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Romance of Rome HD Review (iPad)



Game Review: Romance of Rome HD
Release: February 17, 2011
Developer: G5 Entertainment
MSRP: $6.99
Rating: 4+
Version: 1.0
Size: 106 MB
Website:
http://www.g5e.com/games/romance_of_rome_ipad

You play as Marcus, an adolescent Roman who has decided to strike out on his own. Only briefly after leaving his home, Marcus stumbles into an adventure filled with conspiracy, quests, and hundreds of hidden objects. Find the objects to accumulate wealth, purchase new clothes, and raise your standing within Roman society.

In an area, the objects you must find are shown six at a time in your queue. This has its drawbacks; you will often see objects that stick out and beg to be tapped, but cannot be discovered until they appear in your queue of six.

Certain objects go to your inventory when found. These are kept until you locate the item they interact with. For example, you find a pitcher in one area and a tree in another; use the pitcher to water the tree, and the tree will bloom to complete the quest.

As you enter a new area, a Roman citizen may randomly assign a task to you. This isn’t any more involving than you finding the right object to interact with something, but it awards you status points that elevate your standing in the Roman community; this is represented by a status bar in the upper right corner of the screen. Accumulating status is like gaining experience; when you fill the status bar, you level up and become more famous.

In-game achievements are presented as trophies: Find 15 objects in a row and you are given “Diana’s Bow,” find four relics to earn “Juno’s Cloak.” These trophies don’t serve practical purpose, but you may choose to link to Facebook and post your achievements there. These trophies are also aligned with Game Center achievements, so as you earn the trophies, you earn Game Center points as well. Most of them are obtained through normal gameplay, but a couple trophies require extraordinary effort to earn, such as “Find 25 objects within one minute.”

The areas house objects you would imagine they normally contain; however, in the Thermae (roman bath) I found a ninja star. How is this possible? I also later found a similar ninja star in the forge. The game otherwise does a good job in seeming authentic to the time period.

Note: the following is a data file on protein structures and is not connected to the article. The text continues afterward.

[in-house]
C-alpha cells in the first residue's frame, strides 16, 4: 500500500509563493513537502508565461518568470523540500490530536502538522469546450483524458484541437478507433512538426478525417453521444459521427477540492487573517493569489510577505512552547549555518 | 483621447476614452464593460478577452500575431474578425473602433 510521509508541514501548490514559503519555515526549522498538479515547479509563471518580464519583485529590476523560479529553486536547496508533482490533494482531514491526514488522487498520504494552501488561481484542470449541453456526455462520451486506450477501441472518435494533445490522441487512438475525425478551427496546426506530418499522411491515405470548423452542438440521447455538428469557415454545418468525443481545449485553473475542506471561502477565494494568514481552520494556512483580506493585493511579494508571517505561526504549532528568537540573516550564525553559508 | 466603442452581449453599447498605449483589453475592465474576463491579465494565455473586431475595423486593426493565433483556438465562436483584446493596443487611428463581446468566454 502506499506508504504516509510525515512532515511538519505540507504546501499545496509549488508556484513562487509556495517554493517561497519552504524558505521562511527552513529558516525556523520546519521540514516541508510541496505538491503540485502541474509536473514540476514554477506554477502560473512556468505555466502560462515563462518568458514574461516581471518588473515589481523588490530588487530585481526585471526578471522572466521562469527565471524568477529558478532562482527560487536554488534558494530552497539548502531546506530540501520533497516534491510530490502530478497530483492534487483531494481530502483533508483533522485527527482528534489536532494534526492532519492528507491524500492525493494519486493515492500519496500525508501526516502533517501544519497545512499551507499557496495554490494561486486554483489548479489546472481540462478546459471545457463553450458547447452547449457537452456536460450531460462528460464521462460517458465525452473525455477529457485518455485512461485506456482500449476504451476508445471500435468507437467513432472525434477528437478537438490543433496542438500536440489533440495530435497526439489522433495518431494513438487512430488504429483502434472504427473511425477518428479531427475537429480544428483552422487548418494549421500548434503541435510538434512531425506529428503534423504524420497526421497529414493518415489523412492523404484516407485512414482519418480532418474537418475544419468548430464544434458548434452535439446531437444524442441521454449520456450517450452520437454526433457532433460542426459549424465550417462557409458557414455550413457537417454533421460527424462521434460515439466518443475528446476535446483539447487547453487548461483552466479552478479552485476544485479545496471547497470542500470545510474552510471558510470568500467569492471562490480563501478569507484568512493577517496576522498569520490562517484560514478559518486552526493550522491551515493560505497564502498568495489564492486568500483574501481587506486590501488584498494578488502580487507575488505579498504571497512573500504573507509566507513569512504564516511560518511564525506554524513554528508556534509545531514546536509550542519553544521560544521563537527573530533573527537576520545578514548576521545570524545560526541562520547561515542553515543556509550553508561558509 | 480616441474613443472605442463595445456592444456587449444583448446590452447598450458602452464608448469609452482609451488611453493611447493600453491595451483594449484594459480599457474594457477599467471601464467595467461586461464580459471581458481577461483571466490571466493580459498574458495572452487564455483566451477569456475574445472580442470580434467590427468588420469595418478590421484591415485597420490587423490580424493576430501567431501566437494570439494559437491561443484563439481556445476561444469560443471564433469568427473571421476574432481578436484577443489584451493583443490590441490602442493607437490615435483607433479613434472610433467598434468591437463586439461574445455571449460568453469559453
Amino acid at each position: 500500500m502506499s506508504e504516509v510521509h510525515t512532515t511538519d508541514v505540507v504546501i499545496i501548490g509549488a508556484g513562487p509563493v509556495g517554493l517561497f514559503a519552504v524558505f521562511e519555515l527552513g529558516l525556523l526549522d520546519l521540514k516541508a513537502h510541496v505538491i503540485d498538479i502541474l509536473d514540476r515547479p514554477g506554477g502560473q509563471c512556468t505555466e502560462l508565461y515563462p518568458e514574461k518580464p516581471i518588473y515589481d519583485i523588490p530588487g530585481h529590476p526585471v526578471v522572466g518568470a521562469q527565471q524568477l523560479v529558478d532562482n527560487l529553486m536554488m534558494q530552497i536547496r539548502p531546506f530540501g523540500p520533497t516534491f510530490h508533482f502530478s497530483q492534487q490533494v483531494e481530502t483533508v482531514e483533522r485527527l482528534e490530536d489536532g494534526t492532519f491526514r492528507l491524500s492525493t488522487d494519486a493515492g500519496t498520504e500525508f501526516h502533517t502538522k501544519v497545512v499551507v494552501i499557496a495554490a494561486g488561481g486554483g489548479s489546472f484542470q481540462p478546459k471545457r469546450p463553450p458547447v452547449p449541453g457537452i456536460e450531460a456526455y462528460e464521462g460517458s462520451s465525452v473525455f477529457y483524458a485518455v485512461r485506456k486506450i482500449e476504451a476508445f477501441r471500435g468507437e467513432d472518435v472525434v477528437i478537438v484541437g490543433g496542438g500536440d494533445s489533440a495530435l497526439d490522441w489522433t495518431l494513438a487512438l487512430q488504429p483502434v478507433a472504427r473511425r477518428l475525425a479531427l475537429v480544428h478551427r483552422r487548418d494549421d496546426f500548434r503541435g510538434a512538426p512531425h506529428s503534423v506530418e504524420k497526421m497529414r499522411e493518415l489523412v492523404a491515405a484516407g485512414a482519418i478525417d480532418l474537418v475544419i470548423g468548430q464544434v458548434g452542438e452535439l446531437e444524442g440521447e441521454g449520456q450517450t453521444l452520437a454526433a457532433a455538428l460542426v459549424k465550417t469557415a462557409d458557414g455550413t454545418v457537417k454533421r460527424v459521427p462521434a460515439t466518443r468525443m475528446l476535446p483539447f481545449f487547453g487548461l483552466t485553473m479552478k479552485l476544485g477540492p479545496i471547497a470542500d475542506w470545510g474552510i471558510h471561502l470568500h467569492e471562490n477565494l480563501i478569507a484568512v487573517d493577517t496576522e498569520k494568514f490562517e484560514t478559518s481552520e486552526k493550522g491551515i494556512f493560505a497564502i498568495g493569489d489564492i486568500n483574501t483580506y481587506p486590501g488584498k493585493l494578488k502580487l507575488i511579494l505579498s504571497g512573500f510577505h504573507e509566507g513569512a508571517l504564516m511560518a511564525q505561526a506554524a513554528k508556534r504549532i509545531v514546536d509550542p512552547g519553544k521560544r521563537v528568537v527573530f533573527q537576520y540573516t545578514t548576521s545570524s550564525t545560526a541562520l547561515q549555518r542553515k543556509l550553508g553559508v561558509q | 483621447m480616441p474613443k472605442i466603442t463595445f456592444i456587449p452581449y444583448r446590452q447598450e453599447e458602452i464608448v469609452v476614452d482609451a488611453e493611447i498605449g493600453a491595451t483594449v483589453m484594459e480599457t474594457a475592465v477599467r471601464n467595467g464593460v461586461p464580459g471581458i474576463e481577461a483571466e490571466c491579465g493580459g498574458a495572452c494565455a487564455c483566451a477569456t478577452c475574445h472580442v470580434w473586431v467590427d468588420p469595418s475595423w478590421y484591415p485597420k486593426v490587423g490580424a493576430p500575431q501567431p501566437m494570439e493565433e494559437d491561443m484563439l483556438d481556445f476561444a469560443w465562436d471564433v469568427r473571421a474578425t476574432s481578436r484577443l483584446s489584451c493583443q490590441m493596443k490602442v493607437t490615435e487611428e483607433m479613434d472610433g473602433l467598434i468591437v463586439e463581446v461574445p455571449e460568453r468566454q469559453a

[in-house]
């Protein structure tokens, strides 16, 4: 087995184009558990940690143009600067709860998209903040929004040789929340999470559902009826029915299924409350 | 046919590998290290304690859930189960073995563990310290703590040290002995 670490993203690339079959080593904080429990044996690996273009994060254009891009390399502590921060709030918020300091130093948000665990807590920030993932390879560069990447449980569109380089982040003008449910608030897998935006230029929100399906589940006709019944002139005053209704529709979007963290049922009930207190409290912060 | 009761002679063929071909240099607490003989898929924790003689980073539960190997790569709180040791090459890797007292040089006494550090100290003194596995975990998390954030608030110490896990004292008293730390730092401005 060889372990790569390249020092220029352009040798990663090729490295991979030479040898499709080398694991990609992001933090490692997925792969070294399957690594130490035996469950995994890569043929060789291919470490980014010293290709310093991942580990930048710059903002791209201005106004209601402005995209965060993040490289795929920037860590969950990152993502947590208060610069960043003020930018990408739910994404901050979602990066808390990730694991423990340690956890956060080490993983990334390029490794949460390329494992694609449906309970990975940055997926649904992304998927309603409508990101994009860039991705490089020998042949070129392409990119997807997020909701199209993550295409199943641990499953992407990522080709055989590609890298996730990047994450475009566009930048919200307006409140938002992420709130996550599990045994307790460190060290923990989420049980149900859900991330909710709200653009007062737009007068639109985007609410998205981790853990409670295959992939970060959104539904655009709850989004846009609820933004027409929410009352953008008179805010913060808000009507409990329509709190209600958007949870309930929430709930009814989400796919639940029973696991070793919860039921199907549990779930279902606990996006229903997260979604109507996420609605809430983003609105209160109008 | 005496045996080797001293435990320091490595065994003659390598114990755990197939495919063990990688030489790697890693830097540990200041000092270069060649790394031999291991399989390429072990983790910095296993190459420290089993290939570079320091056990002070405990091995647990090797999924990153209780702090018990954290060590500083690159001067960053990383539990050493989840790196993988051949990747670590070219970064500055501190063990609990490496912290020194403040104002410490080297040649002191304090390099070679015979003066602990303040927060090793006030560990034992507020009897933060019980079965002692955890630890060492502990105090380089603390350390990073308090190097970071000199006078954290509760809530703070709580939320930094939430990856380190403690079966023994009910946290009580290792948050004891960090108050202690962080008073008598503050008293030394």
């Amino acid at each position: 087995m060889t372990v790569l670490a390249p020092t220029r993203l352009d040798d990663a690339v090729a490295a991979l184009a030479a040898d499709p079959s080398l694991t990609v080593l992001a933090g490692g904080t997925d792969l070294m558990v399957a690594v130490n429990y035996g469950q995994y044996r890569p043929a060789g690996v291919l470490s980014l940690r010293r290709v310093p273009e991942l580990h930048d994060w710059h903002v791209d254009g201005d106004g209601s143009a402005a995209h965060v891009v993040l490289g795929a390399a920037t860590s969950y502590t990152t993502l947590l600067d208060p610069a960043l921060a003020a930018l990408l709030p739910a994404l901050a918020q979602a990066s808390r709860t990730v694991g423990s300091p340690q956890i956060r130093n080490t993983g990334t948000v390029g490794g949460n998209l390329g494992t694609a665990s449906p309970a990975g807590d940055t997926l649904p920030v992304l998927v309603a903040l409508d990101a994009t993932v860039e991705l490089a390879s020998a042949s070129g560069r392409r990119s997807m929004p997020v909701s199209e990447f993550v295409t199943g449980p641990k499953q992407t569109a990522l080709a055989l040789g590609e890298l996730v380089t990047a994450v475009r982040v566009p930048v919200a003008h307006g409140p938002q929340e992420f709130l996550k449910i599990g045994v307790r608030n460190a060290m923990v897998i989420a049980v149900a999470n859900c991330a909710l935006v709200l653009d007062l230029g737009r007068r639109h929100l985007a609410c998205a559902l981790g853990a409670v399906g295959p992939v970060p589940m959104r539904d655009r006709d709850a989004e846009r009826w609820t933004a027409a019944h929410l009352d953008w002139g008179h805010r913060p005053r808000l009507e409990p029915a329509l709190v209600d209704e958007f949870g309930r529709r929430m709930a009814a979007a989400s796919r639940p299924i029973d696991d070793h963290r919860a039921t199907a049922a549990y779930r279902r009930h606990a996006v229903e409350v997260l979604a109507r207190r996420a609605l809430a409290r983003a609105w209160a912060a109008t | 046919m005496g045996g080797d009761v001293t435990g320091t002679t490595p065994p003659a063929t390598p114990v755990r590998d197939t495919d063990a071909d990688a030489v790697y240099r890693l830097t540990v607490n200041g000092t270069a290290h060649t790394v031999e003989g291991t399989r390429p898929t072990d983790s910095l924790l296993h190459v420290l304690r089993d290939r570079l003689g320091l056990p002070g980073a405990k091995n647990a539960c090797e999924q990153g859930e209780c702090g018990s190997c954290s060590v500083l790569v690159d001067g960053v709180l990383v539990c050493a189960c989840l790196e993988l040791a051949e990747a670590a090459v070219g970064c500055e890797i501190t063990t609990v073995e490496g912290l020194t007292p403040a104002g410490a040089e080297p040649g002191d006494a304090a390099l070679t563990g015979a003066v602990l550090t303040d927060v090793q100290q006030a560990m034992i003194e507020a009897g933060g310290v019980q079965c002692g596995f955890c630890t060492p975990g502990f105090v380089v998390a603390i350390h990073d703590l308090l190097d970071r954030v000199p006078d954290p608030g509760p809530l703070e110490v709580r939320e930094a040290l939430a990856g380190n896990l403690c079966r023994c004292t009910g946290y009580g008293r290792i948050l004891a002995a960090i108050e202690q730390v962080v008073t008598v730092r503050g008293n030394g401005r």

The story is adequate in moving along the game. There is a plot twist in the middle of the game, which was appreciated, but then the story flatlines for the remainder of the game. Occasionally, text in speech bubbles sometimes doesn’t match the voiceover: “By the Gods!” is spoken as “Holy Cow!” It is noticeable in several other spots, but is nothing more than an annoyance.

The game offers fresh areas for the first few episodes. Regretfully, the areas are recycled later in the game, the only difference being new objects placed in the area to find. The background art is very well done with significant detail. In later levels, the game becomes more difficult by changing the color of the object you are to find; an object that appears gold in your queue may be brown in the actual area. This can get annoying when you don’t know what to look for.

I beat the game and earned 24 of 27 achievements in only a few hours; taking the $6.99 price tag into account, that doesn’t translate to very good value. It was certainly fun while it lasted, but I can find other Saturday afternoon distractions that cost less. If you love the hidden object genre, Romance of Rome will not disappoint.

Breakdown:

  • In-game trophies that align with the Game Center achievements
  • Well-drawn background art
  • Objects sometimes appear differently than shown in your queue
  • Expensive game for the time you will play it

Buy if you love hidden object games, otherwise save your money.

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